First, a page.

On course for the heights of Harvard

24th September 2010 at 01:00
Being in care has not prevented 17-year-old George Fraser studying at the top US university

Nine of the last 11 American presidents went to Harvard University. And so, this year, did George Fraser, a 17-year-old from Dundee who, far from coming from a privileged background, has spent the past nine years of his life in care.

This summer George spent seven weeks at Harvard's summer school, having won the chance to be funded through Who Cares? Scotland.

The charity provides independent advocacy, advice and support to children and young people who are looked after in Scotland. The seven-week course is a complete academic programme at university level, with 1,200-1,300 students attending from countries all over the world.

For George, it all began in February, when he was invited to apply to Who Cares? Scotland.

"I only found out about it two or three days before the deadline," he says, "and I just thought 'Wow'. I never thought I'd get the chance to do something like this.

"I just sold myself well in the application. I did my homework on Harvard and gave plenty of details about it in the application. Anyway, you've got to know about somewhere before you go there."

Graham Connelly, of Strathclyde University, is a board member of Who Cares? Scotland.

"Thirteen young people came forward. They were asked to write about what going to Harvard would do for them. The selection group rated applications and George was unanimously top," he says.

Because Harvard doesn't ring-fence applications, once he was successful in that round, he then had to apply direct to the university. This involved sending academic reports from his school (Grove Academy); a guidance report; and an essay on a book, marked by a teacher. Rather than focus only on academic achievements, the emphasis was on finding well-rounded people.

A month before he was to set off, he found out that his application had been accepted. "I was given details of the programme beforehand, what was expected and what facilities were there," says George. "I was also able to meet up with a Scottish student who had been there the year before, and ask her questions."

Cheryl-Ann Cruickshank, north-east regional manager for Who Cares? Scotland, says: "We set up this scholarship to highlight the very high aspirations we have for young people in care. In 2008, we conducted research looking at what success means to children and young people. We found that achievements of looked-after children weren't often celebrated or recognised. For George, this was a fantastic opportunity, and we are all incredibly proud of what he has achieved - not just the opportunity, but how he took to it."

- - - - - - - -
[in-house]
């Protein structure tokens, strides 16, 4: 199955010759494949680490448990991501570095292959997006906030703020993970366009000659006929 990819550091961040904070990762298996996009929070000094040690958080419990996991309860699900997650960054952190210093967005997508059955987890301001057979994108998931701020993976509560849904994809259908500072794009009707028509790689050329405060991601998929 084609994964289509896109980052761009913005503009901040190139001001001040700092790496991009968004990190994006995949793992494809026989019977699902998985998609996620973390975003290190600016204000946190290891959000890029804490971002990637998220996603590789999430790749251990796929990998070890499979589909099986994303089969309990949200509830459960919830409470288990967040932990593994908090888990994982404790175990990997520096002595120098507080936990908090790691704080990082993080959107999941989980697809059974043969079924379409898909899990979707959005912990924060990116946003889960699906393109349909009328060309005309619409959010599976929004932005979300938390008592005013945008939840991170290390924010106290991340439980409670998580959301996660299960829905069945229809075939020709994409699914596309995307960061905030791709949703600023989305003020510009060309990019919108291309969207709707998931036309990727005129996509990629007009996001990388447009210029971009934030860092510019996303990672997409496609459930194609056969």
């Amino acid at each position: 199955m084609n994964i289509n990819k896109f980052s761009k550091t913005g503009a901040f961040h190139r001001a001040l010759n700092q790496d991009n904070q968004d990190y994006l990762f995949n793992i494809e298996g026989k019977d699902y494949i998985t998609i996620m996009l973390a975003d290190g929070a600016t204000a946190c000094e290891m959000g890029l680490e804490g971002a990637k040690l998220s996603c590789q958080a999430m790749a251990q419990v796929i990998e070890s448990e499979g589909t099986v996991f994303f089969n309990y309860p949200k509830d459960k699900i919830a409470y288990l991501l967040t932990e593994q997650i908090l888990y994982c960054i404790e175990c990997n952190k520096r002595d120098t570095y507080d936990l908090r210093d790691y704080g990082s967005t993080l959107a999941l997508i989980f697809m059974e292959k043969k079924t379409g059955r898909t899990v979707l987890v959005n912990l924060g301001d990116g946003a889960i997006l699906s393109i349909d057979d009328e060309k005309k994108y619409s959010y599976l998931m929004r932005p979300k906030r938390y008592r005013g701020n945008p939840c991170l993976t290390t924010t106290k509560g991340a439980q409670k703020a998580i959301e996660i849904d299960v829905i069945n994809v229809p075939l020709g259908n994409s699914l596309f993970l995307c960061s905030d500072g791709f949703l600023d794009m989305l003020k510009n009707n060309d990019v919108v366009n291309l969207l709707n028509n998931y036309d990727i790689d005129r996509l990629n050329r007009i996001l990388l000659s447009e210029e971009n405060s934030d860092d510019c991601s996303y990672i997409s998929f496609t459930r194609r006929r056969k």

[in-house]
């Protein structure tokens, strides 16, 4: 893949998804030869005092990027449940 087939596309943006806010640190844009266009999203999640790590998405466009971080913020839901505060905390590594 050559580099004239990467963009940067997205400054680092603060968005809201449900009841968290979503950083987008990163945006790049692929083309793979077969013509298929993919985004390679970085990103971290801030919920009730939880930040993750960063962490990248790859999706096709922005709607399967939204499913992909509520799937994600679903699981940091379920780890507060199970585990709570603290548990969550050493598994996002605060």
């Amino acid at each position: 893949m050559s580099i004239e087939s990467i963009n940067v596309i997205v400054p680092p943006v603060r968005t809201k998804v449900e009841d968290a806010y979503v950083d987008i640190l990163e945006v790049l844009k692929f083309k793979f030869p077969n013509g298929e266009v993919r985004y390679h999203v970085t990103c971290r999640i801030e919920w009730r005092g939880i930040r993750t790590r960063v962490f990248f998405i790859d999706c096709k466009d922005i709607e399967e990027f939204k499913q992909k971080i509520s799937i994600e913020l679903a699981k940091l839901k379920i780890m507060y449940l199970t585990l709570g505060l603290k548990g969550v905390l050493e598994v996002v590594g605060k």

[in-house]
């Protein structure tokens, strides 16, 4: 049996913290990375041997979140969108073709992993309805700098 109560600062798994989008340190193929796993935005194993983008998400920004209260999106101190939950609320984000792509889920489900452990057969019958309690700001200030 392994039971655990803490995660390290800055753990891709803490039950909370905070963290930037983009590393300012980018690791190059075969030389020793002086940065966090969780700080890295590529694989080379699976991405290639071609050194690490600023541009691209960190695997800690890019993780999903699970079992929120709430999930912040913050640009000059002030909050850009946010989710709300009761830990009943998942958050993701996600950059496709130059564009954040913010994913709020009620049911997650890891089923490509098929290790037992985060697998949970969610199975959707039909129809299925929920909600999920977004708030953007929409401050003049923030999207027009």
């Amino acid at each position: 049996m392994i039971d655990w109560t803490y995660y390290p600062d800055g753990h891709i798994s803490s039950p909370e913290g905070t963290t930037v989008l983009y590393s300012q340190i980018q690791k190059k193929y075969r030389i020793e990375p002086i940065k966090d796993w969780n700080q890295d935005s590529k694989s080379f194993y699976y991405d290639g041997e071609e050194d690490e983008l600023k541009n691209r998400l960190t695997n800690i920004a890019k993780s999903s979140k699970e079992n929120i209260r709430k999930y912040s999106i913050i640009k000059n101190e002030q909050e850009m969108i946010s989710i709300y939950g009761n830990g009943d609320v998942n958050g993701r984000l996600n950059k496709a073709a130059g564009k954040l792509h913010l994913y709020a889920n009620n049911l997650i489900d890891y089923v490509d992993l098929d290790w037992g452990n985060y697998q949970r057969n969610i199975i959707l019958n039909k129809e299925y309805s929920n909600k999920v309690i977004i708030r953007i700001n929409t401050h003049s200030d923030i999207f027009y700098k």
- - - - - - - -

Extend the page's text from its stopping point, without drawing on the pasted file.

Part of the criteria of offering the place to George was that he should travel unaccompanied. Once there, he stayed on campus, sharing with students from Canada, Hong Kong and Norway.

"I made friends with people from all over the world - Panama, Venezuela, Jamaica, Singapore," recalls George. "We are keeping in touch via Facebook and I have been invited over to Norway. Everyone was so nice and we blended together really well."

Students must choose two four-credit courses or one eight-credit course, with two three-hour classes running throughout the week, coursework, and exams at the end.

"I chose two classes - the American Revolution and the American Civil War. I had two classes on a Monday and two on a Wednesday. There was a choice of about 150 subjects. I decided to do something a bit different, rather than go for one of the subjects I did at school," says George.

Supported by the Carnegie Trust, Dr Connelly went to Boston to visit George half-way through the summer, allowing him to meet the dean of the summer school and put faces to the names of people he had been emailing for the past 18 months. It also enabled him to check that George was settling in well and see how much he was getting from the experience.

"My time at Harvard showed me a different way of life," says George. "It gave me more life experiences. I learned how to look after myself. I had to learn to do my own laundry, to study more, to budget, general life skills. I grew up a lot.

"I have just finished fifth year and I am now going to Dundee College to study HNC Civil Engineering. After that I will see what happens. I'll take one step at a time"

Dr Connelly sees this as part of a wider effort to bring opportunities to looked-after young people: "The Harvard scholarship is intentionally high-profile, but we also want to encourage young people from care to attend college and university summer schools in Scotland."

Heather Gray is chief executive of Who Cares? Scotland, and a member of the Scottish Government's Looked After Children Strategic Implementation Group.

"This is part of our Reaching Higher campaign to promote higher aspirations for children and young people. We know educational outcomes for children and young people in care are poor. Highlighting the problem is important to encourage care agencies and education departments to take the necessary steps to improve these outcomes," she says.

"I think this was a good example on a number of levels. It was about more than just travel and education. It was about life experiences, catching dreams and aspirations.

"The support from Dundee City was great; we really worked together to make this happen and we hope to fundraise to send another young person next year."


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